14 August, 2017
Chest Pain From Cycling Class
Chest pain during cycling class can develop from any tissue or organ in your chest, including your lungs, heart, muscles, tendons, ribs, nerves and tendons. It can be caused by a variety of conditions -- some of which require a doctor’s attention. This makes it important to understand why chest pain can develop during bicycling and how it can be remedied.
Chest pain can vary in severity from a mild annoyance to a debilitating ache. It can be accompanied by a burning sensation beneath your sternum, nausea, vomiting, belching, swallowing difficulty or chest tenderness. Pain can get worse when you change positions, breathe deeply or cough during cycling class. In severe cases, you can notice tightness in the chest, pain that radiates down your jaw or shoulders, sweating or shortness of breath.
Chest pain and discomfort in the lungs can be the result of breathing too hard during your cycling class. Cycling can also trigger heartburn or acid reflux symptoms because of the increase in respiratory rate and pressure put on your abdomen when maintaining proper bicycle posture. You can also experience chest muscle pain and soreness if you attend cycling class while suffering from conditions such as pinched nerves, fibromyalgia or a bruised rib.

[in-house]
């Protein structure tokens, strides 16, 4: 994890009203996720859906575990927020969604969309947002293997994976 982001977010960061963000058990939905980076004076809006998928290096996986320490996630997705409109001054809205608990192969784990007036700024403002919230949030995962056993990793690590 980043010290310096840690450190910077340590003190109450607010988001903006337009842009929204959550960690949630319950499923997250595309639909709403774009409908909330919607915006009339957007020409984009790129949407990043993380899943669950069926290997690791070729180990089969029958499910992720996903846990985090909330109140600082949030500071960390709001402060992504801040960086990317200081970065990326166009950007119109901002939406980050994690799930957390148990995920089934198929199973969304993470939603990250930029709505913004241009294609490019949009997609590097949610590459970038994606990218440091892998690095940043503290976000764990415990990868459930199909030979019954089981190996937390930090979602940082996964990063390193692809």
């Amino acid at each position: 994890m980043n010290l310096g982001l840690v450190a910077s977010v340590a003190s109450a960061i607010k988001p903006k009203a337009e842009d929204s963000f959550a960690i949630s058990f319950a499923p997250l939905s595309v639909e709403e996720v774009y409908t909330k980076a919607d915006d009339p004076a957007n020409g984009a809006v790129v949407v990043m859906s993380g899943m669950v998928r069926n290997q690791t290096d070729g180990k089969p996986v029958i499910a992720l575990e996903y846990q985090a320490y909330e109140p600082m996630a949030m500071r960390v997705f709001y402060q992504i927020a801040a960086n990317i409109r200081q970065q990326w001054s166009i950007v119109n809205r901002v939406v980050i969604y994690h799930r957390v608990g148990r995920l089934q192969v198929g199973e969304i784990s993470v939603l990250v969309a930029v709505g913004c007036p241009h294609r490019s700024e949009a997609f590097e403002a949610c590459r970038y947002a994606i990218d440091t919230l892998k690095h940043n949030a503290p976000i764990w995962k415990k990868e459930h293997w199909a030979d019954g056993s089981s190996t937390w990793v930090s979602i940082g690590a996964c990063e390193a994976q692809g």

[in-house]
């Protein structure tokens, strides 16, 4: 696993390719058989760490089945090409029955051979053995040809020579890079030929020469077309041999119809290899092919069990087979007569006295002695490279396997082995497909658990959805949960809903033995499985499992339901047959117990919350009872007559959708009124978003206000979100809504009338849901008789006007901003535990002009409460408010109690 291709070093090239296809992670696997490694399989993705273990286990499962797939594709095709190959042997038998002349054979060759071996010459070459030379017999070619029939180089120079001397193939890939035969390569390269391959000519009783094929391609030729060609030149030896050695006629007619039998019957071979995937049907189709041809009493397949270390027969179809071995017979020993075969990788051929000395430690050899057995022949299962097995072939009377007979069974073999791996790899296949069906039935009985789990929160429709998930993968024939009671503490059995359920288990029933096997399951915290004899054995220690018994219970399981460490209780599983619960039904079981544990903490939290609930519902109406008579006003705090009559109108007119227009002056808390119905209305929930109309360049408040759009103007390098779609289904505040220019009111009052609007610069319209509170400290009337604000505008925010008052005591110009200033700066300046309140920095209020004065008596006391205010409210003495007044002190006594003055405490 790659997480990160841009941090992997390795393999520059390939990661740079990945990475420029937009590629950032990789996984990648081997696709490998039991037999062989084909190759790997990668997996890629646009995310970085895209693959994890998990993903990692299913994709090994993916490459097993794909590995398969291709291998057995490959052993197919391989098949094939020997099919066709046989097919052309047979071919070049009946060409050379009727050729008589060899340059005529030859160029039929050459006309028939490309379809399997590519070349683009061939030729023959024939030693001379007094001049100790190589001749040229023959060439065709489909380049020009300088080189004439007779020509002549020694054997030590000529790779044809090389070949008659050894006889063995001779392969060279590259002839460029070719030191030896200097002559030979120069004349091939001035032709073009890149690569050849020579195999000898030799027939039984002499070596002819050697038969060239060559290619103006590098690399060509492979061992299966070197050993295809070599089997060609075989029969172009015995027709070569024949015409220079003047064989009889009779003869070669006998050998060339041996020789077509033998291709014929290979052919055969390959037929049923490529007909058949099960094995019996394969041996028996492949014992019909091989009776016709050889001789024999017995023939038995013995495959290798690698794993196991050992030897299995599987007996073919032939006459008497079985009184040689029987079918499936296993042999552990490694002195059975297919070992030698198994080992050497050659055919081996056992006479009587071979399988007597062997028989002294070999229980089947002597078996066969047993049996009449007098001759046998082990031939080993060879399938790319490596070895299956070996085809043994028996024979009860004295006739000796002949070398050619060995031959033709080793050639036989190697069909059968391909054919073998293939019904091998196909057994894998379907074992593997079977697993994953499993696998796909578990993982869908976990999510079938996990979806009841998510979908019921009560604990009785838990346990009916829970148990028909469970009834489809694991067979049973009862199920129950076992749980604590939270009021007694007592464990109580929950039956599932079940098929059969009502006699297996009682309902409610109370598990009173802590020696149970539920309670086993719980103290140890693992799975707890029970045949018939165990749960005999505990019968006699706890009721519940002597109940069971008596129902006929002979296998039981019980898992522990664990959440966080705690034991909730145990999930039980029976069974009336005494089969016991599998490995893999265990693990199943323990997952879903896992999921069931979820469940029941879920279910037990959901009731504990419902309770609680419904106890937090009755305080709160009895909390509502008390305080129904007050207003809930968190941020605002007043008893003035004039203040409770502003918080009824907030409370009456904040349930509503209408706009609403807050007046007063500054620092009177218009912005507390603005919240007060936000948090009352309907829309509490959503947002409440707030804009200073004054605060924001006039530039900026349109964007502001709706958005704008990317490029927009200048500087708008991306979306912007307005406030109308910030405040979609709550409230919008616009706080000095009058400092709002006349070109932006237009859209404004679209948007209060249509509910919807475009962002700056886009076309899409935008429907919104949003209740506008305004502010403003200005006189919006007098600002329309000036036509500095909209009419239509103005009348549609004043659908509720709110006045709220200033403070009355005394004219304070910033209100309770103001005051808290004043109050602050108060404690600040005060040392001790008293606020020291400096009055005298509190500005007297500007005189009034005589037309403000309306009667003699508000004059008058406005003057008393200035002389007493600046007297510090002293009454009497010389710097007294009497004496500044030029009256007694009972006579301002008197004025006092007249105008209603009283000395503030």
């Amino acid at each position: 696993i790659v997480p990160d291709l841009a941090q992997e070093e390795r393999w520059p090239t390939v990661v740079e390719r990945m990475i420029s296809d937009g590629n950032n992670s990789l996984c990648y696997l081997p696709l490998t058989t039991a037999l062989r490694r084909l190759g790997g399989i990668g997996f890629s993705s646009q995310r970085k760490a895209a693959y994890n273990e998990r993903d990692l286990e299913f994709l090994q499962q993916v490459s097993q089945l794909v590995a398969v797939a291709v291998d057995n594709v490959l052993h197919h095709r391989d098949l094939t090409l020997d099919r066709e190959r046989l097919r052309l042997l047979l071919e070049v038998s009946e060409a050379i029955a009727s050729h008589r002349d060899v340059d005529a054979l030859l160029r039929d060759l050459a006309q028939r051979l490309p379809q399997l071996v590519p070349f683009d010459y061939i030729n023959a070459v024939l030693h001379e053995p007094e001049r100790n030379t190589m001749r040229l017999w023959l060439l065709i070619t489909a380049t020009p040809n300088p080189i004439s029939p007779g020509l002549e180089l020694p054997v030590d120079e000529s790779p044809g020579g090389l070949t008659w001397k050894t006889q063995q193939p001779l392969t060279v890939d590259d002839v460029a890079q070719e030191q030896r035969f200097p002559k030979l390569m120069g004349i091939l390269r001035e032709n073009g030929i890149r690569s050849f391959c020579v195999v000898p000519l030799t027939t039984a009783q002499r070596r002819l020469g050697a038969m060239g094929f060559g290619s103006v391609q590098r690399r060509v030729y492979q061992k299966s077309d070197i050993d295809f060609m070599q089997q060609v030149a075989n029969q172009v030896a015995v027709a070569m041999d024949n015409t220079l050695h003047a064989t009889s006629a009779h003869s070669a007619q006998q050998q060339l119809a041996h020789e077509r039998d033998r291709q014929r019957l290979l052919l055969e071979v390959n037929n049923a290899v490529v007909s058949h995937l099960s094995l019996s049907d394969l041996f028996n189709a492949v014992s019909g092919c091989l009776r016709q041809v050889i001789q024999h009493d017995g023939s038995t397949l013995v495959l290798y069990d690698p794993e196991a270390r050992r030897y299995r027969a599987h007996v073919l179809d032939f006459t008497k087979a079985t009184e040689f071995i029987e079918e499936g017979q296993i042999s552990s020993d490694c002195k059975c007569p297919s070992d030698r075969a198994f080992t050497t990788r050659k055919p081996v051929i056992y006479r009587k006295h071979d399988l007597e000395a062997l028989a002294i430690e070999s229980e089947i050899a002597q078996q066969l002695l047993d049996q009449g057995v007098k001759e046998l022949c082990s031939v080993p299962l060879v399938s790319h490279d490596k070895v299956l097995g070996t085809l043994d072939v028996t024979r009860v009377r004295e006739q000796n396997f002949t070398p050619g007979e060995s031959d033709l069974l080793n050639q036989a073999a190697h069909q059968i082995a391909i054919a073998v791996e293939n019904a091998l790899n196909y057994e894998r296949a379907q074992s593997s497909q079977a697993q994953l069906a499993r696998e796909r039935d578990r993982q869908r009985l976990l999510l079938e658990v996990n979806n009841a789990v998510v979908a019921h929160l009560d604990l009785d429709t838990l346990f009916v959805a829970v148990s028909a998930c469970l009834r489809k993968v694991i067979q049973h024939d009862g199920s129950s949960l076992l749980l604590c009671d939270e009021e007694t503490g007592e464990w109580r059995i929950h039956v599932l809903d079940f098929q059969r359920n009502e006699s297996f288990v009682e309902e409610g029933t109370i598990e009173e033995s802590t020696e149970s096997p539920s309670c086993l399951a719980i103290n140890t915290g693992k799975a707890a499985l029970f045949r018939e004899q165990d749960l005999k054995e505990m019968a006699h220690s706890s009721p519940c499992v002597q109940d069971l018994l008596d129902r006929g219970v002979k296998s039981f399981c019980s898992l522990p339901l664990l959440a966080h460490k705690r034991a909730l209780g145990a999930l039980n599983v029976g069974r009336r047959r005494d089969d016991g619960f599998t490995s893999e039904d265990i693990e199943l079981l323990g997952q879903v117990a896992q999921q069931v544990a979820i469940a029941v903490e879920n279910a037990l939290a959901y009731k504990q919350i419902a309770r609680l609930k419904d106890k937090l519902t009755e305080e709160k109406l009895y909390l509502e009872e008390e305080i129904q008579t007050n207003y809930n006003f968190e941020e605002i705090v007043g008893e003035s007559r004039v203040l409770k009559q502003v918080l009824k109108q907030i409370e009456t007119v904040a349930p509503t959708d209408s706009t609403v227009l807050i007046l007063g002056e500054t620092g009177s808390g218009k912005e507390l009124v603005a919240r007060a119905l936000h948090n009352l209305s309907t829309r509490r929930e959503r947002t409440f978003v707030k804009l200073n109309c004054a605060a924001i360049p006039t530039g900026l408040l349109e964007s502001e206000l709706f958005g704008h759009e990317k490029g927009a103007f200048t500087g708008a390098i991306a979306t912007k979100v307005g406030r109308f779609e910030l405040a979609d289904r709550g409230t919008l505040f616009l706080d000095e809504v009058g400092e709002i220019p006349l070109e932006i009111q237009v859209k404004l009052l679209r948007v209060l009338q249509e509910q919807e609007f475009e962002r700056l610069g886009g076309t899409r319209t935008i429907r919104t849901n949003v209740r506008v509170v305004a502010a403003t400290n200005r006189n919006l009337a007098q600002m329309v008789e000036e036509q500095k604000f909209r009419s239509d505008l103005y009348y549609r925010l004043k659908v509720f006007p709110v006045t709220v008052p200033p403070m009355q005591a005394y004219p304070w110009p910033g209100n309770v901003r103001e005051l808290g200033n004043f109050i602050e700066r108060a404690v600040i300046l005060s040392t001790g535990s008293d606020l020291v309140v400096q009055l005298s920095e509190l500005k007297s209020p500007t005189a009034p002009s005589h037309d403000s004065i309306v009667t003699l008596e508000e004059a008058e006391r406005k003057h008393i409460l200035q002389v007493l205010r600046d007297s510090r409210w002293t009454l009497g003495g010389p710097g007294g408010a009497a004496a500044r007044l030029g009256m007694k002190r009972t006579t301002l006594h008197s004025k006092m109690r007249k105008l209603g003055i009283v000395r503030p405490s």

Stop exercising or reduce exercise intensity if you experience chest pain or lung discomfort during your cycling class. If heartburn is the cause, take a medication to neutralize or stop production of stomach acid, such as antacids or H2-receptor blockers. A doctor will need to treat or prescribe medications to remedy chest pain associated with medical conditions such as fibromyalgia or pinched nerves.
Chest pain can sometimes be a symptom of a serious medical condition such as a heart attack, angina, coronary spasm or aortic dissection. Seek immediate medical attention if chest pain is severe, develops without explanation, varies in intensity, radiates down your back, shoulders or left arm or is accompanied by nausea, dizziness, sweating or shortness of breath. A visit to the hospital could save your life -- or at least confirm that nothing is seriously wrong.
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